What is a trust?
A trust is an agreement, whereby a company or a person agrees to hold assets for the benefit of others. Discretionary Family Trusts, Unit trusts and Hybrid Trusts are the three most common types of trusts. Contact our superannuation proceeds trust lawyers for more information on trust funds relating to super.
A Trust Deed is a mandatory legal document which is required to create a Trust. It outlines the purpose of the trust, the rights, powers and obligations of the trustees and beneficiaries. It also classifies various parties such as initial beneficiaries, trustee(s) and appointers.
A trustee of a discretionary family trust can be either one or more individuals, or one or more corporates, or a combination of both individuals and corporates.
It is always better to appoint a corporate as trustee compared to an individual. Following are the advantages of having a corporate as trustee:
If a current individual trustee dies or resigns, all the assets of the trust (including the trust deed) need to be transferred from the name of the old individual trustee to the name of the new individual trustee. In case of a corporate, there is no requirement of transfer of assets in the following instances:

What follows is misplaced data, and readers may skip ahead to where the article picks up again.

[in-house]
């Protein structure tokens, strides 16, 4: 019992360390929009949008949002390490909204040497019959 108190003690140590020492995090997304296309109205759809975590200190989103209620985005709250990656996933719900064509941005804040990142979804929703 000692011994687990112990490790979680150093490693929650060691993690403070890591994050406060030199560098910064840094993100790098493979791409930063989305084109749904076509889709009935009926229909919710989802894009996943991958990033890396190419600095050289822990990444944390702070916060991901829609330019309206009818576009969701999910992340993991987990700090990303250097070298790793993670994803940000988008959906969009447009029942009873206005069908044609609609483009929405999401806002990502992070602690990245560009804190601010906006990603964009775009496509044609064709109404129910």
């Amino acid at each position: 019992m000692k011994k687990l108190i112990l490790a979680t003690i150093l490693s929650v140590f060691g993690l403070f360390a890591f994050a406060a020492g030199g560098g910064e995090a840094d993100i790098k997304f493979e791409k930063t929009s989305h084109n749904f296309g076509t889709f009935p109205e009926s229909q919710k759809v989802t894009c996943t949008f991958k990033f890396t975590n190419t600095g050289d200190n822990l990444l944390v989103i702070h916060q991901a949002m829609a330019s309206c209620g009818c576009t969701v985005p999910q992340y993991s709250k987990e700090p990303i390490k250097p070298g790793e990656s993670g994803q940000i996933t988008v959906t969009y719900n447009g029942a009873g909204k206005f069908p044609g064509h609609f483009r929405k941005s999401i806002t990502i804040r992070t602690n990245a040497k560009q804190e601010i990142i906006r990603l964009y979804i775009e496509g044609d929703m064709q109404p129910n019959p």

- A Director of a company dies or resigns;
- Directors of corporate trustee can be beneficiaries in their individual capacity of a trust whilst still being in control of the same trust;
- Corporate trustee ensures that the assets of the trust are managed by all the directors and not by one individual like that in case of an individual trustee; and
- In case of a corporate trustee, all the assets of the trust are legally held in the name of the corporate and not individual which thereby provides a protection of the assets in a trust.
Process to Change an Existing Individual Trustee To A Corporate Trustee
An appointer is the party in a trust, who is responsible for appointing and replacing a trustee. An appointer can be either a party who has created the trust, a settler, a trustee or a third party.
The appointer can replace an individual trustee of a discretionary family trust by a corporate trustee by filing a ‘Deed of Appointment and Removal of Trustees’. Following are the documents required for replacing an individual trustee of a discretionary family trust by a corporate trustee:
- Deed of Appointment and Removal of Trustee(s); and
- Notice of Resignation of Trustee(s).
The following is information required to complete the ‘Deed of Appointment and Removal of Trustees’:
- Names of the appointer;
- Details of outgoing trustees and continuing trustees;
- Details of the new trustees;
- Details of the trust; and
- Signatures of appointer, continuing trustees and new trustees.
Owen Hodge Lawyers is a law firm you can trust with your trust deeds. Our wills and estate lawyers can assist in ensuring that the change from individual to corporate trustee is compliant with all relevant regulations.
More information relating to trusts: